Effie Jean EAGLE

EAGLE, Effie Jean

Service Number: Nurse
Enlisted: 22 May 1917
Last Rank: Sister
Last Unit: Australian Army Nursing Service (WW1)
Born: Wandearah, South Australia, 4 May 1891
Home Town: Crystal Brook, Port Pirie City and Dists, South Australia
Schooling: Wandearah and Chiminna
Occupation: Nurse
Died: Mitcham SA, 1 May 1973, aged 81 years, cause of death not yet discovered
Cemetery: Centennial Park Cemetery, South Australia
RSL Walls 116/A006
Memorials: Keswick South Australian Army Nurses Roll of Honor, Wandearah East Broughton Plains Region War Memorial
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World War 1 Service

22 May 1917: Enlisted Australian Army Nursing Service (WW1), Staff Nurse, SN Nurse, Australian Army Nursing Service (WW1)
14 Jun 1917: Involvement Australian Army Nursing Service (WW1)
14 Jun 1917: Embarked Australian Army Nursing Service (WW1), RMS Mooltan, Adelaide
2 Aug 1919: Involvement Australian Army Nursing Service (WW1), Sister

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Biography contributed by Geoffrey Stewart

Effie was born on 4 May 1891 at Wandearah (near Crystal Brook) to Herbert Albert Eagle and Minna Jessie Eagle (nee Joyce).  She was the second eldest of 8 children in the family, 3 boys and 5 girls. Her father was a farmer at Wandearah before moving the family to Tumby Bay and farming at Stokes in 1906 (Hd of Stokes, Sect 5). Her father gave the land free of charge on which the Stokes Methodist Church was built in 1909. Effie was a talented musician and played the organ at the opening.   

She started her schooling at Wandearah and completed it at Chiminna. She then assisted at home before leaving to undertake her nursing training in the Broken Hill District Hospital for 2 years; on completion she moved to Adelaide and nursed in the Rua Rua Private Hospital in North Adelaide for 3 years, before applying for the Australian Army Nursing Service (AANS).  On her application she gave her occupation as Nurse, her mother as next of kin and her address as Tumby Bay.

After acceptance/enlistment as a Staff Nurse in AANS on 22 May 1917 she was sent to Keswick before embarking aboard HMAT “Mooltan” on 14 Jun 1917 for Suez, disembarking at Alexandria on 19 Jul 1917.

Three weeks after arrival (8 Aug 1917) she embarked aboard RMS “Huntsgreen” bound for Salonika (Greece), disembarking there on 13 Aug 1917; she was taken on strength by her new unit, 60th British General Hospital (BGH), on the same day at Salonika. On 8 Aug 1918 she was admitted to 61st BGH at Salonika with a stomach infection and remained in hospital for 6 weeks before being released back to her unit: because of this illness she was given leave to UK on 8 Dec 1918 to convalesce, returning to 60th BGH on 26 Jan 1919. There were more than a dozen General Hospitals at Salonica at this time.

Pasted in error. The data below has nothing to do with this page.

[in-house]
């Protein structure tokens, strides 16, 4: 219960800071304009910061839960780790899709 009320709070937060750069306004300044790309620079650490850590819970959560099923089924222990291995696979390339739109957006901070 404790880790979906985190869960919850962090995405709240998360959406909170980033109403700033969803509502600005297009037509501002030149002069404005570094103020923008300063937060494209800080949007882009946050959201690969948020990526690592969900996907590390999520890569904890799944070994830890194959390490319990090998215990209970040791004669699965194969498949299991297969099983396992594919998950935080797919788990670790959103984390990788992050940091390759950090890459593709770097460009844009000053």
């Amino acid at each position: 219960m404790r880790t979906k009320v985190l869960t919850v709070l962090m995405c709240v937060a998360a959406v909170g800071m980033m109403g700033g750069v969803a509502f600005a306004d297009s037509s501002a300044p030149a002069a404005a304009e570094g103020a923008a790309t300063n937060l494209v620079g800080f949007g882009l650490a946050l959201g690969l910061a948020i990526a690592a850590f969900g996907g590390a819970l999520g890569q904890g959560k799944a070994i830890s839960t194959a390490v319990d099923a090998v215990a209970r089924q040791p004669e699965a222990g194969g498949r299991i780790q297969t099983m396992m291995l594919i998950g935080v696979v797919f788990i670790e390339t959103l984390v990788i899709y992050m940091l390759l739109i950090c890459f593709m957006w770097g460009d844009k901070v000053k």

On 25 Feb 1919 she embarked aboard RMS “Gorgon” bound for Alexandria, disembarking there on 1 Mar 1919; she was taken on strength by 14th Australian General Hospital (AGH) at Abbassia a few days later. A month later she was admitted to her own hospital with an ear infection, where she remained for five weeks before returning to duty on 20 May 1919. On 15 Jul 1919 she was promoted to sister, remaining at 14th AGH.

On 2 Aug 1919 she embarked aboard HMAT “Delta” at Kantara for return to Australia, disembarking in Adelaide on 31 Aug 1919.

Her appointment in the AANS was terminated on 12 Oct 1919; this equated to discharge. The nurses were still not officially members of the AIF, nor did they hold a commission; their appointment was in the AANS.

 After “discharge” Effie went home to her family at Lipson, but did not stay long, before returning to Adelaide and resuming her nursing career.

Effie gained her Midwife’s Certificate and then devoted her life to nursing, especially the nursing of veterans within the Veterans’ Hospitals of Adelaide at Keswick and Glenelg. She finished her nursing career in the Daw Park Repatriation Hospital in Adelaide after it opened in 1942.

Effie died on 1 May 1973 whilst she was residing at Mitcham and is buried in the RSL Section of Centennial Park Cemetery in Adelaide.

Two of Effie’s brothers, 5985 Franklin Horace Eagle (27th Battalion) and 55825 Walter Raymond Eagle (43rd Battalion), also served during WW1; they both returned and are buried in Lipson Cemetery. Her fiancée was killed in action during WW1.

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